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Rabies - Rabies Rabies virus belongs to the Lyssavirus family in which all the members are animal viruses mainly found in bats and are of a bullet-like shape. The virus is usually spread through bites or scratches. Rabies was first suspected in bats in Brazil during the 1910s. In 1931, it was diagnosed for the first time in Trinidad. Rabies is most common in Asia and found more in wild animals than in domestic animals or humans. There has only been one person who miraculously survived rabies even though she had never been previously exposed to it....   [tags: Biology Medical Disease Rabies]
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Rabies - Abstract Rabies is a highly infectious viral disease that can easily ruin and eventually end the lives of both humans and animals alike. Rabies comes in two forms for animals. It comes in the form of paralytic rabies, which is the kind that puts you in paralysis right from the beginning, skipping the symptoms of agitation and excitability. Rabies also appears in the form of furious rabies, which is completely different in the way that it makes the victim restless, vicious and agitated. When humans get rabies, their symptoms start out with simple headaches and fevers and later progresses to terrible things such as becoming hydrophobic because of painful throat spasms and paralysis....   [tags: Biology Medical Disease Rabies]
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Rabies Immune Globulin and The First Dose of Rabies Vaccine - Rabies is the oldest infectious disease that is spread between species. Historical evidence of rabies dates from about 2300 BC. The first written record of rabies is in the Eshnunna code (ca.1930 BC), which states that owners of rabid dogs with symptoms of rabies should take preventative measures to keep their dog away from others. If a person were to be bitten and later become ill or die, the owner would be fined heavily. During this time and for many centuries to follow, it was commonplace to kill any animal or human who showed symptoms of the disease....   [tags: health, infectious disease]
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The Infection of Rabies - Rabies: The Infection Rabies is an infectious disease that is hard to survive through. Although rabies is mostly found in animals, humans can also carry the virus and spread it amongst others. This virus is well known as the slow virus because it will slowly kill you. There are many symptoms of rabies, in both animals and humans, that reveal themselves only after they have been bitten. This part of the essay will give you the who, what, when, where, why, and how of the rabies infection. The infectious disease known as rabies is a virus that spreads from the wound to the central nervous system, causing the body to malfunction until finally crashing down....   [tags: Disease Virus]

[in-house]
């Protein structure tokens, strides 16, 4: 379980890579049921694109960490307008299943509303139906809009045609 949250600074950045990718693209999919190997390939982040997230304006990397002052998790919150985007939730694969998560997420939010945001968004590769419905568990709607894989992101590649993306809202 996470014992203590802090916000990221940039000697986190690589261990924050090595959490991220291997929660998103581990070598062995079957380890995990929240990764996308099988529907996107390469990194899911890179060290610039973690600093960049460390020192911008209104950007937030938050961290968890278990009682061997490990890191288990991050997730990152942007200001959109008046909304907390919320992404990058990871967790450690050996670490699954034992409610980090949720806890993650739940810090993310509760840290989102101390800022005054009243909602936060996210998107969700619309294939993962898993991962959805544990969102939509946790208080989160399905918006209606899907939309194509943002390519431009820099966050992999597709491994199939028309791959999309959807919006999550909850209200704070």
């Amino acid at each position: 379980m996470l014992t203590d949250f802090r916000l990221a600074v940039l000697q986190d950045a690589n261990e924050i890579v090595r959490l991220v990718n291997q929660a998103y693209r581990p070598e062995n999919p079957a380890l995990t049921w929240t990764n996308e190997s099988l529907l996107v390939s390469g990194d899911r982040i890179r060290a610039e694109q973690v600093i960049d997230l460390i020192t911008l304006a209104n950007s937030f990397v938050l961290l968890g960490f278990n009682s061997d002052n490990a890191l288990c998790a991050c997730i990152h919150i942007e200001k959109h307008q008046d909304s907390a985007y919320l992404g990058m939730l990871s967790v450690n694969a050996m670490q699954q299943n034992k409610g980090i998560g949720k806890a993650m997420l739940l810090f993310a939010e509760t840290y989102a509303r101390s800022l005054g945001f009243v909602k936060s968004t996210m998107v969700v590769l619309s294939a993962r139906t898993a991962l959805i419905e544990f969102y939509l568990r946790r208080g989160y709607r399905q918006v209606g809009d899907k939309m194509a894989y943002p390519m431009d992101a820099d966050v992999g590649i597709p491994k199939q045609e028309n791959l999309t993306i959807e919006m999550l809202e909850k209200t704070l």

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1358 words
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History of Rabies - History of Rabies Abstract: Rabies, literally meaning “furious” in Latin, is commonly known throughout the ages for its terrifying effects on both humans and animals alike. Because the disease is fatal, people throughout the world have put greatest effort to find ways of controlling and preventing the disease. Natural remedies and protection amulets were used until Pasteur’s discovery of the vaccine. Based on those findings, people have altered techniques to make the vaccine. However, recently, there have been two particular cases concerning rabies....   [tags: Biology Medical Biomedical Disease]
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Rabies : The Virus and Its Mechanisms - Rabies : The Virus and Its Mechanisms Rabies is an infectious disease that has been around the world since the time of Columbus and his first trip to the New World. Back then, it was characterized as the “mad dog” disease and only few would survive it. Those who survived, it was said, were due to miracles. Rabies is a disease that attacks and infiltrates the nervous system and ultimately attacks the brain of its host, leading to neuronal dysfunctions. Throughout the years, scientists have studied the virus with deep interest, as some of its qualities are known, and others are not....   [tags: Medicine Disease]
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2032 words
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History and Vectors of Rabies - History and Vectors of Rabies Literally meaning “madness and fury”, rabies is commonly recognized by the characteristic foaming of the mouth and wild behavior. However, this is only the tip of the iceberg. This disease is spread through the saliva of infected carriers. Rabies is a viral disease that targets the nervous system which is always fatal with the exception of a single case. Natural remedies and spiritual therapies were used in hopes of warding away this fatal disease until the discovery of vaccination revolutionized medicine....   [tags: Medical Disease]
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The Rabies Virus and Treatment - Rabies Virus and Treatment Rabies is a virus that is characterized under the family name Rhabdoviridae and genus name Lyssavirus which travels to either the brain or the spinal cord, where it attacks a victim's nervous system until death occurs as discovered by Pasteur. It is rabies unique bullet-shaped body and tubular extensions, along with its specialized proteins that contribute to its deadliness. Aside from one case of rabies that occurred in 2004 in Wisconsin, rabies has proven fatal; there is no real treatment besides prevention....   [tags: Biology Medical Biomedical]